Radosław Misiewicz

UX Designer

Lean UX research: why is it worth including in the design process?

When the subject of research appears in a project, decision-makers often state: "We know our clients, why spend huge resources on it?".

But knowing customers does not mean that we understand how they use the proposed solutions. This knowledge can only be obtained through research, which does not have to be expensive - if we approach it in an agile way.

What are the UX tests? 

1. Exploratory research allows us to understand users and how they work with current systems. Thanks to this we know for whom we create a given product and what goals it will pursue. Research is conducted using ethnographic methods, such as individual interviews or participant observation.

2. Verification tests rely on testing of early projects (even sketches), prototypes or a working system. This allows us to collide the project assumptions with the behavior of real users. Applications can affect various interface elements: from minor (like labels) to fundamental (eg. navigation system or page architecture). Such tests include usability tests.

It is also worth remembering that UX research is different from marketing research. The latter serves to understand the needs and to a greater extent rely on the users' declarations. With their help, we are looking for answers to the question "What do users want? For what solutions will they be willing to pay?", while UX research aims to understand how the users works, what is their context and what they want to achieve.

Agile approach

To provide reliable knowledge on this topic, UX research does not necessarily involve large groups of users. According to perennial article from Norman Nielsen Group, only 5 subjects are needed to detect problems related to 80% of users. With such a small group, studies can often be repeated, verifying subsequent assumptions, while with expensive studies on large groups the results are very often repeated. A larger number of users do not translate into a greater number of applications or increase their quality.
During the research itself, it is best to give users very specific tasks, based on their work with current systems. Such a study may take only 30 minutes, and it will contribute greatly to our understanding of users. Conducting a study on 5 people will take only 2.5 hours.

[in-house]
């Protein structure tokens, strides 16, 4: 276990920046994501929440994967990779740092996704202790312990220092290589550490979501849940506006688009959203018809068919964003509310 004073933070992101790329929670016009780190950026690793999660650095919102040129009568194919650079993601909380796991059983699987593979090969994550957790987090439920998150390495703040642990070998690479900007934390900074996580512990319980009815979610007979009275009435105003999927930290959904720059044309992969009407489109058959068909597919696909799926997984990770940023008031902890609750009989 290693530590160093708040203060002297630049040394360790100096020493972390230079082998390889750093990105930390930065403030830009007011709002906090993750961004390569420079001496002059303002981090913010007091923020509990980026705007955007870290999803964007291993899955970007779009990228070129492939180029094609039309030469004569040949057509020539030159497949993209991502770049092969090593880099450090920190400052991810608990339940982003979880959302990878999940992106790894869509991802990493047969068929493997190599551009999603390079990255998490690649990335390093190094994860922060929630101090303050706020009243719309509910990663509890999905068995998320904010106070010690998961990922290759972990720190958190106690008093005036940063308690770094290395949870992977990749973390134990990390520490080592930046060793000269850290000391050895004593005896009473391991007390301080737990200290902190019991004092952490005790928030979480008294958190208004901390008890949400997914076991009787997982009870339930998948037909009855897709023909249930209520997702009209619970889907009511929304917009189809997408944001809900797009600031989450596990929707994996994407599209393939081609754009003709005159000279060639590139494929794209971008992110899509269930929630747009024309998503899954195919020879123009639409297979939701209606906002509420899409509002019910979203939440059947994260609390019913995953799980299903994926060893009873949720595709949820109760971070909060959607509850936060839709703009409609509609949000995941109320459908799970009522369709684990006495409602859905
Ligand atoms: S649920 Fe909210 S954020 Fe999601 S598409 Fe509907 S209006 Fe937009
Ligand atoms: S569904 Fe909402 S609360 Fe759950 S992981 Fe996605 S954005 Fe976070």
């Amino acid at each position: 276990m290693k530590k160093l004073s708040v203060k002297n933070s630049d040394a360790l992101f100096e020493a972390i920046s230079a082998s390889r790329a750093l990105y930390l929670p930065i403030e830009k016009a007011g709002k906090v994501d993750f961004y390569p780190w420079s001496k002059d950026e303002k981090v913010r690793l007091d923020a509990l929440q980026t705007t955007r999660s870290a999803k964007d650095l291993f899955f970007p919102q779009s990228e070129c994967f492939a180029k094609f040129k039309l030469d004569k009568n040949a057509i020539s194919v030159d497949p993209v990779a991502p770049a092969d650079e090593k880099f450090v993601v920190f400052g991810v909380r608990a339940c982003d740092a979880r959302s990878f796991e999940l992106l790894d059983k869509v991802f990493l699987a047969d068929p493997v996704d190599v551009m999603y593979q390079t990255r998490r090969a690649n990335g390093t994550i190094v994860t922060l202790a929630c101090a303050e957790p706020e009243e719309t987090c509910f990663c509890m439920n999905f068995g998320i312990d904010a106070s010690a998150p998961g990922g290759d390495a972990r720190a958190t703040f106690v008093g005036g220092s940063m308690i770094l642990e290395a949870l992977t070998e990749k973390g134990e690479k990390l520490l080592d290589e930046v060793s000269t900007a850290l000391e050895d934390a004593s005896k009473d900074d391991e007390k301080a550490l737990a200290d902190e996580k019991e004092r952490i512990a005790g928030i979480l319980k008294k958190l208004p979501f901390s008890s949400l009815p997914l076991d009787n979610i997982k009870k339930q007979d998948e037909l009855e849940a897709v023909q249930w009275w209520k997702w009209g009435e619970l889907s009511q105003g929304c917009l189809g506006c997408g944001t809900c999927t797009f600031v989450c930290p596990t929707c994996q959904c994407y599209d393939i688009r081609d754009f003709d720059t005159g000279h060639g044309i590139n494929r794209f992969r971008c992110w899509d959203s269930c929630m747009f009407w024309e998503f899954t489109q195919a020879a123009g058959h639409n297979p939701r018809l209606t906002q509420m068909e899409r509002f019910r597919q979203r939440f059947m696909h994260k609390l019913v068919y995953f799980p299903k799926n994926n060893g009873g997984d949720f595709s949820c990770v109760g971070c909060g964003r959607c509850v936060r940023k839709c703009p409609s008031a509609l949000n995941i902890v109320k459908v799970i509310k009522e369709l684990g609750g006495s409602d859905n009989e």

The entire study, with the preparation of a prototype, scenario and logistics can last less than 5 days. By closing the entire process within one week, we can achieve results that change the perception of the system within the organization and allow better design decisions.

Agile UX research in practice 

Designing a large B2B e-commerce system for one of our clients, we conducted UX research at every stage of the project: from the initial workshops with stakeholders through contextual interviews to tests on early propotypes. 

Research to better understand system users and business needs

We conducted a series of workshops with key departments within the company to better understand the specifics of the business. During one of the first meetings, we created the persona segment of key users. Next, we verified the assumptions regarding the persona and its context through interviews with users from this segment. Interviews became a starting point for us to design: we knew how users used the e-commerce system and what problems were encountered.

Point verification tests

After about two months of work on the new system, we tested the prototype with users and verified key processes. We saw how users navigated the system and what impressed them with the new interface. The conclusions translated into, among others,  the naming and structuring of some sections.

Comprehensive Verification tests

At the end of the project, we plan to polish the project through a comprehensive study of the extended prototype. The user will receive tasks related to their current job: order, settlement or negotiations with the sales department.

Test small, test often

Even for large projects, UX testing does not have to be expensive or involve a large group. The most important thing is that research on a smaller group should be carried out frequently at various stages of the project and reduced to practical conclusions. By integrating them into the design process, we can easily verify hypotheses and make better choices.